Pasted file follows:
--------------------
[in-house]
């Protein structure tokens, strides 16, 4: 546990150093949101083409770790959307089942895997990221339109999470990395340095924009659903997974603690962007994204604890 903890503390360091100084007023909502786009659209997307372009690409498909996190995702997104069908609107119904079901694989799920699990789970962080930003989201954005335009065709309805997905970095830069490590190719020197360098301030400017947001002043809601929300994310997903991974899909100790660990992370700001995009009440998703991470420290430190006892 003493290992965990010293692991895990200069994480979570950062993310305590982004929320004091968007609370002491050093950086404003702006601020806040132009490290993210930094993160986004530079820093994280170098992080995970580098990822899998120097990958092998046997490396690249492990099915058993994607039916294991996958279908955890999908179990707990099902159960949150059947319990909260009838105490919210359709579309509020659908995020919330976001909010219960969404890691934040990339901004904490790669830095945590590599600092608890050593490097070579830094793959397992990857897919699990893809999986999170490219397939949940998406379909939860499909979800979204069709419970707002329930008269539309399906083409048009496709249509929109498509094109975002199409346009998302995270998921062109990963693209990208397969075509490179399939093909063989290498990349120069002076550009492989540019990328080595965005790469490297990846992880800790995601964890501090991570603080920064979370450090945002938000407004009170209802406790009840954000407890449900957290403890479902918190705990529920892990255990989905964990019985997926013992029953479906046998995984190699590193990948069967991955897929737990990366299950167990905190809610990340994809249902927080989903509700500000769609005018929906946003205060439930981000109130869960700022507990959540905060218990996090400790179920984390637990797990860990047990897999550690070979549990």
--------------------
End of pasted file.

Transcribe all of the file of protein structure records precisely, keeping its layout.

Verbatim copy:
[in-house]
């Protein structure tokens, strides 16, 4: 546990150093949101083409770790959307089942895997990221339109999470990395340095924009659903997974603690962007994204604890 903890503390360091100084007023909502786009659209997307372009690409498909996190995702997104069908609107119904079901694989799920699990789970962080930003989201954005335009065709309805997905970095830069490590190719020197360098301030400017947001002043809601929300994310997903991974899909100790660990992370700001995009009440998703991470420290430190006892 003493290992965990010293692991895990200069994480979570950062993310305590982004929320004091968007609370002491050093950086404003702006601020806040132009490290993210930094993160986004530079820093994280170098992080995970580098990822899998120097990958092998046997490396690249492990099915058993994607039916294991996958279908955890999908179990707990099902159960949150059947319990909260009838105490919210359709579309509020659908995020919330976001909010219960969404890691934040990339901004904490790669830095945590590599600092608890050593490097070579830094793959397992990857897919699990893809999986999170490219397939949940998406379909939860499909979800979204069709419970707002329930008269539309399906083409048009496709249509929109498509094109975002199409346009998302995270998921062109990963693209990208397969075509490179399939093909063989290498990349120069002076550009492989540019990328080595965005790469490297990846992880800790995601964890501090991570603080920064979370450090945002938000407004009170209802406790009840954000407890449900957290403890479902918190705990529920892990255990989905964990019985997926013992029953479906046998995984190699590193990948069967991955897929737990990366299950167990905190809610990340994809249902927080989903509700500000769609005018929906946003205060439930981000109130869960700022507990959540905060218990996090400790179920984390637990797990860990047990897999550690070979549990």